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7th World congress on Hospice and Palliative care, will be organized around the theme “”
hospice 2020 is comprised of keynote and speakers sessions on latest cutting edge research designed to offer comprehensive global discussions that address current issues in hospice 2020
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Geriatrics is a specialty that focuses on health care of elderly people. It aims to promote health by preventing and treating diseases and disabilities in older adults. There is no set age at which patients may be under the care of a geriatrician or geriatric physician, a physician who specializes in the care of elderly people. Rather, this decision is determined by the individual patient's needs, and the availability of a specialist. Geriatrics differs from standard adult medicine because it focuses on the unique needs of the elderly person. The aged body is different physiologically from the younger adult body, and during old age, the decline of various organ systems becomes manifest. Previous health issues and lifestyle choices produce a different constellation of diseases and symptoms in different people.
Palliative care and Rehabilitation medicine share the most common goals. They strive to maximize physical function and emotional well-being to the highest extent possible given the nature of the underlying disease process. Many patients with End-Stage disease experience symptoms and functional losses that diminish their quality of life.
Occupational therapy practitioners play an important role on palliative and hospice care teams by identifying life roles and activities (“occupations”) that are meaningful to patients and addressing barriers to performing these activities. Unlike other health care providers, they consider both the physical and psychosocial/ behavioral health needs of the patient, focusing on what is most important to him or her to accomplish, the available resources and support systems, and the environments in which the patients want and can participate.
Spiritual care is an essential domain of palliative care, which focuses on the needs of the whole person and their family. Spirituality is a fundamental element of human experience. It includes the character’s search for meaning and determination in life and the experience of the superior. For some people spirituality can be largely faith based, for others it may be their relationship with nature or the profound connections they have with their people. Spirituality may or may not involve devout opinions.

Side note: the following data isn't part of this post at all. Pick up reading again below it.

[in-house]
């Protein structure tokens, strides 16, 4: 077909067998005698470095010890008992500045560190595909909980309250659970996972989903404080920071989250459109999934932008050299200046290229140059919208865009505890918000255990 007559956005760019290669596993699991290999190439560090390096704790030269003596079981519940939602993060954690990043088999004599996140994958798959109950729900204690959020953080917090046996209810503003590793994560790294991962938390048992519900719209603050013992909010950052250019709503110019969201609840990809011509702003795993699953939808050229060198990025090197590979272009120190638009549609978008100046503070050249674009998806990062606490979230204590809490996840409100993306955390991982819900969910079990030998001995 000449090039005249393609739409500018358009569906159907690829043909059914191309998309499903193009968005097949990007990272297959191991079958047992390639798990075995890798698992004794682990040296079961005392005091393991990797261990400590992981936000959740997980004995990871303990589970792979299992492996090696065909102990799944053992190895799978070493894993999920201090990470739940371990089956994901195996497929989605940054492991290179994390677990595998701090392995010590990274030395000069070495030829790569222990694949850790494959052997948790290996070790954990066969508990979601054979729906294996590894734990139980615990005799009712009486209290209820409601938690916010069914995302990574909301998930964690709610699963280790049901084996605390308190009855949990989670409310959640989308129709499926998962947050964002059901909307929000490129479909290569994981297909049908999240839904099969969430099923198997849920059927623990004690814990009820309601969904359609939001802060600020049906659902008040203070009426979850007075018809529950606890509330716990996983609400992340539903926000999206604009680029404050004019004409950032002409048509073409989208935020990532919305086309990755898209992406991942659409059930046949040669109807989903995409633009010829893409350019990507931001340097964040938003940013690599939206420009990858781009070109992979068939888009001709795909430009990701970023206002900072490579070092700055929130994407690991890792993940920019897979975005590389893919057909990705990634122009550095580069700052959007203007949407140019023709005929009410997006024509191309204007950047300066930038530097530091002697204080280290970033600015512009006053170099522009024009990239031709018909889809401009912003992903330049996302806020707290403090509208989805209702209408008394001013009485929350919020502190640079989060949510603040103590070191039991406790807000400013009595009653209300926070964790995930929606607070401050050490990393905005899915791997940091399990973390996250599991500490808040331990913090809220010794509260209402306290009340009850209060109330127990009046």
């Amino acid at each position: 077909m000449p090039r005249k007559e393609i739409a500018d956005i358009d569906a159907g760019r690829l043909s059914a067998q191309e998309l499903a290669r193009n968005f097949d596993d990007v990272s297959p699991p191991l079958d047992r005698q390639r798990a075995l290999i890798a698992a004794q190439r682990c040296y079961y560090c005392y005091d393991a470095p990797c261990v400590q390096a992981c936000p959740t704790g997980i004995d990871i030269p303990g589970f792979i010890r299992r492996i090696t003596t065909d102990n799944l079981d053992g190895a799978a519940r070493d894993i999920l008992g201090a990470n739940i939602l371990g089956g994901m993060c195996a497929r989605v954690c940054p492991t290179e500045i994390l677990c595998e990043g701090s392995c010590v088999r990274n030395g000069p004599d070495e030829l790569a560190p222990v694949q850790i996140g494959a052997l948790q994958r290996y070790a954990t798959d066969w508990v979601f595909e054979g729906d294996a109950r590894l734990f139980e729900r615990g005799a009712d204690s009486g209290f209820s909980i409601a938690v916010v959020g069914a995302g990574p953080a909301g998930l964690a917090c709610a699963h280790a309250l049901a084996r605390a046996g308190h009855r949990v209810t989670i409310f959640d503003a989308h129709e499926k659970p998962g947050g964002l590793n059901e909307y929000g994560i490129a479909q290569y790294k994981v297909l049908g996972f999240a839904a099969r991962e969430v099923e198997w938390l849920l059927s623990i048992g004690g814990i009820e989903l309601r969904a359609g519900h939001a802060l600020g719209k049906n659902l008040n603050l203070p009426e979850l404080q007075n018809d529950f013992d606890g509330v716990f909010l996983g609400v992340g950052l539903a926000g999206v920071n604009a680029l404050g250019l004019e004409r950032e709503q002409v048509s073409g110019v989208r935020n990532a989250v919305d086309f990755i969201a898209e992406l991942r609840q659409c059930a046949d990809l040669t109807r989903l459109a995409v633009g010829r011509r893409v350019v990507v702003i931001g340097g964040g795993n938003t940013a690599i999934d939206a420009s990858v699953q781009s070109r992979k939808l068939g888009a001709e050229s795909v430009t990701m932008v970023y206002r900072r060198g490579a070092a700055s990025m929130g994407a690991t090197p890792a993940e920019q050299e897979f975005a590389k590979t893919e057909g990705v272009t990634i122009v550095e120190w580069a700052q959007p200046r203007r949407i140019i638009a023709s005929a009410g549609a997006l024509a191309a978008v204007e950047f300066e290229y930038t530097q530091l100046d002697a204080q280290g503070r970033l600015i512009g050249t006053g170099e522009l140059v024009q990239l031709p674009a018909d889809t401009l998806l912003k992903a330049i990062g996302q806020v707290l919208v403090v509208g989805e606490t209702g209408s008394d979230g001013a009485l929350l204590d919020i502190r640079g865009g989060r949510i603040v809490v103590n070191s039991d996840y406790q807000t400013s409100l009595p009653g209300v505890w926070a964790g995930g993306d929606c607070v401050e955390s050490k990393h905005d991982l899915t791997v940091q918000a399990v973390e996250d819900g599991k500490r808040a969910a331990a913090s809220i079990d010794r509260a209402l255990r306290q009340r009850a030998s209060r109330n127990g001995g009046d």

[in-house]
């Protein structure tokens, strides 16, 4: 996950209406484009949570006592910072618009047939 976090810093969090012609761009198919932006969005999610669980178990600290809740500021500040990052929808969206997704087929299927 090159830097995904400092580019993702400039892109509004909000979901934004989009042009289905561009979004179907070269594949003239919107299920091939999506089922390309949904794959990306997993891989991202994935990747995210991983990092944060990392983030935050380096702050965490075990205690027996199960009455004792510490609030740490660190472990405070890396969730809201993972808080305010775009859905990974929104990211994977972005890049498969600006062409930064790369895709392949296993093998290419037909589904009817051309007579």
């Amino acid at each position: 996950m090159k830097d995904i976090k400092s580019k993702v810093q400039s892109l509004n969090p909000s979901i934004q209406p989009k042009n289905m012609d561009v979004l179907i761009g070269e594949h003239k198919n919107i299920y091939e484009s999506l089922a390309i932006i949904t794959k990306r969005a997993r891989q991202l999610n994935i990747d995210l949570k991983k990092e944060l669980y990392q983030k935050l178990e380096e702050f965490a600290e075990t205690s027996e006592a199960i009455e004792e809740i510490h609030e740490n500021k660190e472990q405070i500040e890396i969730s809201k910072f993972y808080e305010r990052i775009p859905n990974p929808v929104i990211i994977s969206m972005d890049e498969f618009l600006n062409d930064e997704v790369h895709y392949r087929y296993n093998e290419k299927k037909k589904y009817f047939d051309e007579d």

Emergency medicine has progressively taken a central role in the early execution of palliative care. Patients with a serious disease are likely to find themselves in an emergency section at some point along their course of illness, and they should expect to receive high-quality palliative care in that setting. Common integration of palliative care into the day-to-day practice of emergency medicine, however, is often exposed by the demands of many competing priorities.
‘’Nursing is primarily assisting the individual in the performance of those activities contributing to health and its recovery, or to a peaceful death’’ Virginia’s definition of Nursing. The role of Nursing in palliative care is to provide relief for physical symptoms, achieving quality of life, maintaining an independent patient, relief for mental anguish and social isolation, family support, reducing isolation, fear and anxiety and good death or dying well.
Oncology deals to the patient of cancer for medically treatment. The patients suffered so much by the medical treatment from side effects and emotional issues. Palliative care provides professional treatment and provide the treatment against the symptoms, their side effects, and emotional problems. Palliative care pushes upward to provide mentally fit.
Palliative care is a special type of medical care that focuses on treatment of symptoms people may have when they are living with a chronic (longstanding) illness, such as cancer or heart failure. It is often compared to the hospice care that is offered to terminally ill people. In palliative care, the goal is to provide the best quality of life possible even if someone is not terminally ill.
Palliative care can address a broad range of issues, integrating an individual’s specific needs into care. The physical and emotional effects of cancer and its treatment may be very different from person to person. For example, differences in age, cultural background, or support systems may result in very different palliative care needs.
Hospice and Palliative Care is the active, expert and gentle care and support of individuals living with a serious, progressive illness when cure is not expected. This is the holistic in nature – caring for the ‘’whole’’ person and their family. The aims of hospice and palliative care are to support and improve quality of life for those in the last stage of living, and their families. This offers social, emotional and spiritual support to individuals and families through members of an interdisciplinary team including physicians, nurses, social workers, home care nursing, home support, Hospice staff and volunteers, and other disciplines. Palliative care may be offered for people with illnesses, such as like: Cancer, Heart disease, Lung diseases, Kidney failure, Dementia, HIV/AIDS, ALS (amyotrophic lateral sclerosis) etc.